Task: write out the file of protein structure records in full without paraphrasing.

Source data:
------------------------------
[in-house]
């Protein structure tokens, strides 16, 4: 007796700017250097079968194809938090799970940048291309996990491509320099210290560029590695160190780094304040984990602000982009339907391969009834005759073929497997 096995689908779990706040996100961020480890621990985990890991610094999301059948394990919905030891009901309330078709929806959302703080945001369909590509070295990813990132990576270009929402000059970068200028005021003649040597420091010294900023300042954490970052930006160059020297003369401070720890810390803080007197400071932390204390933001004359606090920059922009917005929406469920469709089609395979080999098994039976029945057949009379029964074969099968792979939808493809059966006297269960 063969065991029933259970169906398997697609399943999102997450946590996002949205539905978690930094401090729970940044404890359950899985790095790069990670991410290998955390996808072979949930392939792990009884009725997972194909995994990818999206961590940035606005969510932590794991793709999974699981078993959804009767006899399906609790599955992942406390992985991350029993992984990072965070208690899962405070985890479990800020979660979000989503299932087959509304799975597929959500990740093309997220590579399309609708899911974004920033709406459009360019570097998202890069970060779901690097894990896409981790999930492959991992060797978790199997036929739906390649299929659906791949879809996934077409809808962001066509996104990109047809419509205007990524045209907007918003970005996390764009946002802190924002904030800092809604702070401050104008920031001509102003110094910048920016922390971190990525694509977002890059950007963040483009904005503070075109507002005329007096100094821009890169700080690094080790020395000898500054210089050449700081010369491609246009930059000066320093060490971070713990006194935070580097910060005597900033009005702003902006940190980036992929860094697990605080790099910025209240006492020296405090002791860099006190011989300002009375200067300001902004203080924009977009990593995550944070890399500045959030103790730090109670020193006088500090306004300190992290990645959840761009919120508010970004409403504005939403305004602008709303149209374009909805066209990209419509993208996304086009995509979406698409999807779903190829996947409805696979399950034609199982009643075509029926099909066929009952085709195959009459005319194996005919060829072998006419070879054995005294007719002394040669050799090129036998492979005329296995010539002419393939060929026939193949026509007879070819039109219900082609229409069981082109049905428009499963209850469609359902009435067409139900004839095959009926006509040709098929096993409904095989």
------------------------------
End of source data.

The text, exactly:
[in-house]
């Protein structure tokens, strides 16, 4: 007796700017250097079968194809938090799970940048291309996990491509320099210290560029590695160190780094304040984990602000982009339907391969009834005759073929497997 096995689908779990706040996100961020480890621990985990890991610094999301059948394990919905030891009901309330078709929806959302703080945001369909590509070295990813990132990576270009929402000059970068200028005021003649040597420091010294900023300042954490970052930006160059020297003369401070720890810390803080007197400071932390204390933001004359606090920059922009917005929406469920469709089609395979080999098994039976029945057949009379029964074969099968792979939808493809059966006297269960 063969065991029933259970169906398997697609399943999102997450946590996002949205539905978690930094401090729970940044404890359950899985790095790069990670991410290998955390996808072979949930392939792990009884009725997972194909995994990818999206961590940035606005969510932590794991793709999974699981078993959804009767006899399906609790599955992942406390992985991350029993992984990072965070208690899962405070985890479990800020979660979000989503299932087959509304799975597929959500990740093309997220590579399309609708899911974004920033709406459009360019570097998202890069970060779901690097894990896409981790999930492959991992060797978790199997036929739906390649299929659906791949879809996934077409809808962001066509996104990109047809419509205007990524045209907007918003970005996390764009946002802190924002904030800092809604702070401050104008920031001509102003110094910048920016922390971190990525694509977002890059950007963040483009904005503070075109507002005329007096100094821009890169700080690094080790020395000898500054210089050449700081010369491609246009930059000066320093060490971070713990006194935070580097910060005597900033009005702003902006940190980036992929860094697990605080790099910025209240006492020296405090002791860099006190011989300002009375200067300001902004203080924009977009990593995550944070890399500045959030103790730090109670020193006088500090306004300190992290990645959840761009919120508010970004409403504005939403305004602008709303149209374009909805066209990209419509993208996304086009995509979406698409999807779903190829996947409805696979399950034609199982009643075509029926099909066929009952085709195959009459005319194996005919060829072998006419070879054995005294007719002394040669050799090129036998492979005329296995010539002419393939060929026939193949026509007879070819039109219900082609229409069981082109049905428009499963209850469609359902009435067409139900004839095959009926006509040709098929096993409904095989």